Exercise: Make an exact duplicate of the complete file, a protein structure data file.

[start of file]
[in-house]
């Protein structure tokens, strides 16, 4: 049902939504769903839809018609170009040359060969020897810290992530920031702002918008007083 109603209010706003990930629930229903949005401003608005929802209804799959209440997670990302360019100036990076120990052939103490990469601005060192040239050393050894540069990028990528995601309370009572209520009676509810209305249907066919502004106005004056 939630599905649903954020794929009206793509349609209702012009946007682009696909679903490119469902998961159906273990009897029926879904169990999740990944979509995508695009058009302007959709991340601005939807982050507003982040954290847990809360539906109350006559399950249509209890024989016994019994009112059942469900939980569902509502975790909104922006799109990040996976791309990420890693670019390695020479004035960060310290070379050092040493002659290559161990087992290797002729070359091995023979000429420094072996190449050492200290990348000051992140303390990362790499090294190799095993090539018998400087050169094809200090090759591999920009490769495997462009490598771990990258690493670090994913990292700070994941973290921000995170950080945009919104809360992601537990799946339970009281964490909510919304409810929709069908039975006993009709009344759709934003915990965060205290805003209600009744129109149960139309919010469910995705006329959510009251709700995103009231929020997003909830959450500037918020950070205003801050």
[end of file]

[in-house]
């Protein structure tokens, strides 16, 4: 049902939504769903839809018609170009040359060969020897810290992530920031702002918008007083 109603209010706003990930629930229903949005401003608005929802209804799959209440997670990302360019100036990076120990052939103490990469601005060192040239050393050894540069990028990528995601309370009572209520009676509810209305249907066919502004106005004056 939630599905649903954020794929009206793509349609209702012009946007682009696909679903490119469902998961159906273990009897029926879904169990999740990944979509995508695009058009302007959709991340601005939807982050507003982040954290847990809360539906109350006559399950249509209890024989016994019994009112059942469900939980569902509502975790909104922006799109990040996976791309990420890693670019390695020479004035960060310290070379050092040493002659290559161990087992290797002729070359091995023979000429420094072996190449050492200290990348000051992140303390990362790499090294190799095993090539018998400087050169094809200090090759591999920009490769495997462009490598771990990258690493670090994913990292700070994941973290921000995170950080945009919104809360992601537990799946339970009281964490909510919304409810929709069908039975006993009709009344759709934003915990965060205290805003209600009744129109149960139309919010469910995705006329959510009251709700995103009231929020997003909830959450500037918020950070205003801050």